Dr William Mooney ENT and Cosmetic Surgeon under investigation

UPDATE: 13.11.18 – media reports that Dr Mooney has been suspended.

It has been reported in the media, that celebrity nose job doctor William Mooney is under investigation by the coroner in relation to the deaths of 2 patients.

Dr Mooney boasts on his website that not only is he “Australia’s leading ENT, specialising in Facial Plastic Surgery” but also  “Sydney’s Premiere Rhinoplasty Surgeon.” He has clinics in Bondi Junction and Bankstown, and founded Face Plus Medispa, on Bondi Beach, a day spa offering beauty treatments.

Patient Death: East Sydney Private Hospital

The Sydney Morning Herald reported on 2 March 2018, that Alex “Little Al” Taouil, a feared standover man and a close associate of bikies and Melbourne identity Mick Gatto, died after undergoing nasal surgery by Dr William Mooney at East Sydney Private. Dr Mooney says Mr Taouil had a post operative stroke that was not directly related to any trauma from the surgery. This case has  however been referred to the coroner.

Second Patient Death: Strathfield Private Hospital

On 15 February  2018, Pouya Pouladian underwent surgery by Dr William Mooney ENT for sinus problems/sleep apnoea at Strathfield Private Hospital. Dr Mooney allegedly nicked an artery during the surgery.

Nurses told the family that Dr Mooney would come to see them after the surgery. That night they waited until 8pm only to be told Dr Mooney had gone home. “He never came,” Mrs Pouladian said. The family said that, in the two days Pouya was in Strathfield Private, Dr Mooney did not see or speak to him or his family.

Pouya was discharged from hospital on 17 February, and within hours began vomiting. He collapsed and was taken to Canterbury Hospital by ambulance. He was then transferred to Concord hospital, where he subsequently went into cardiac arrest and died.

It was reported on 31/07/18 by media outlets that Pouya’s sister and mother died in a suicide pact on 30/07/18, and that Pouya’s sister was suffering from depression following her brother’s death.

Dr William Mooney and drug testing

Medical sources have confirmed that further restrictions have been placed on Dr William Mooney’s registration on top of the current conditions which require him to undergo random drug testing.

A search of AHPRAs database revealed that Dr William Mooney currently (22/03/18) has the following conditions imposed on his registration:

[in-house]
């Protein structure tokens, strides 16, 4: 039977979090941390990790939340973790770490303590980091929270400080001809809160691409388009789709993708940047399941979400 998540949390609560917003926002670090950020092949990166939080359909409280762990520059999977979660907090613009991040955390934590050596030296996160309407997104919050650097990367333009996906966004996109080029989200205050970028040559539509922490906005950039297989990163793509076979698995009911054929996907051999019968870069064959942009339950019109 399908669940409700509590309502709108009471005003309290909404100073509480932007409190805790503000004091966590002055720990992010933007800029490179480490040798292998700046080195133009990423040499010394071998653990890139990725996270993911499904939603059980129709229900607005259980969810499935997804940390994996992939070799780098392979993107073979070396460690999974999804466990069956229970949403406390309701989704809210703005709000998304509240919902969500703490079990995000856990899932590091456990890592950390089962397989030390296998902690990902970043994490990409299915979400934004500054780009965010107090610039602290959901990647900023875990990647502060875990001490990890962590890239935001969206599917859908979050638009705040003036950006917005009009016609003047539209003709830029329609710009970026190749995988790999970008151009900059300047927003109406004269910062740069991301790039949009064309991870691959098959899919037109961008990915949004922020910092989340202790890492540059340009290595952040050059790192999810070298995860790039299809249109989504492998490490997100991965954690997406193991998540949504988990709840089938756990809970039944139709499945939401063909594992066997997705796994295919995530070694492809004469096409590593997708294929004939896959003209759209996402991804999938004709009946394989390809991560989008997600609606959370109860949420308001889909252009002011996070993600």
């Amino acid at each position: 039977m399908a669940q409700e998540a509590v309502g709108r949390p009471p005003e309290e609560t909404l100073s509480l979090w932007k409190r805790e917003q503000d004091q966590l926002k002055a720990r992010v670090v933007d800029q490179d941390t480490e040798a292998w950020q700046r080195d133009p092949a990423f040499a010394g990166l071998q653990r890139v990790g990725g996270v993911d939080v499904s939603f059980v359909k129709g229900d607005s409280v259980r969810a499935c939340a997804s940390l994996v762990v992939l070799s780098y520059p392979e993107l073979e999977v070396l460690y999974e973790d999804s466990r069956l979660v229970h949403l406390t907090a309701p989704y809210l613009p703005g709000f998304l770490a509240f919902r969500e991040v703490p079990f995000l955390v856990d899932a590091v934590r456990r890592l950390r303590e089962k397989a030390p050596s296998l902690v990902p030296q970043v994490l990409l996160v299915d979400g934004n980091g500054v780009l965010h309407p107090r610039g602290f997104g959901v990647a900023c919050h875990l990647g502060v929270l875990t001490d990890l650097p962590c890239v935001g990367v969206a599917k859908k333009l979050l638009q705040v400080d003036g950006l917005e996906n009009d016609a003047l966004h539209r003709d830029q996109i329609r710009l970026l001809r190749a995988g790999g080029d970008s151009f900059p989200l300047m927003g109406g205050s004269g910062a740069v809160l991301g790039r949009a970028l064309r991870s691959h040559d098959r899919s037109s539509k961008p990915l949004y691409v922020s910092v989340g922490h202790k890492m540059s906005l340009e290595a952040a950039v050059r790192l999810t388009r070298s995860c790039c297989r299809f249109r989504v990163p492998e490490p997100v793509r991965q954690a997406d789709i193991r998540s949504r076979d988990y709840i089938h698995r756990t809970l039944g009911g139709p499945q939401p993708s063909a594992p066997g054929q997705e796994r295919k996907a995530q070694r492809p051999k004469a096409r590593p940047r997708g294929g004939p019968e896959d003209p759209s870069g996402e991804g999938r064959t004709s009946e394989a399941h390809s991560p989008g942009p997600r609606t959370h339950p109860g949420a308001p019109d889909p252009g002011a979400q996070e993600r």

1. Not to perform the following frontal and ethmoidal sinus procedures:•

  • External fronto-nasal ethmoidectomy (MBS 41731)
  • Radical fronto-ethmoidectomy (MBS41734)
  • Intranasal operation on the frontal sinus or ethmoidal sinuses (MBS 41737)
  • Catheterisation of frontal sinus (MBS 41740)
  • Trephine of frontal sinus (MBS 41743)
  • Radical obliteration of frontal sinus (MBS 41746)
  • External operation on the ethmoidal sinuses (MBS 41749)
  • Transorbital ligation of the ethmoidal artery or arteries (MBS 41725)
  • Removal of nasal polyp or polypi (MBS 41662, 41665 and 41668)

2. To nominate an experienced ENT surgeon to act as his professional mentor for approval by Medical Council of NSW in accordance with the Medical Council of NSW’s Compliance Policy – Mentoring (as varied from time to time) and as subsequently determined by the appropriate review body.

(a) The first mentoring meeting is to occur within a week of being advised that his mentor is approved and thereafter at a frequency to be determined by the mentor.

At each mentoring meeting the practitioner is to include discussion of the following:

i) the personal and professional effect that the issues which brought the practitioner to the attention of the Council have had on the practitioner

ii) possible clinical concerns raised by the Council, such as his current heavy workload, patient and procedure selection, and time management of procedures including concerns regarding the speed of those procedures

iii) how the practitioner has reflected on his practice, and whether changes to his practice are required.

(b) To authorise the mentor to report, in an approved format, to the Council within one month of being advised that his mentor is approved and every three months thereafter about the fact of contact, and to inform the Council if there is any concern about his professional conduct, health or personal wellbeing.

(c) To authorise the Medical Council of NSW to provide proposed and approved mentors with a copy of the decision which imposed this condition.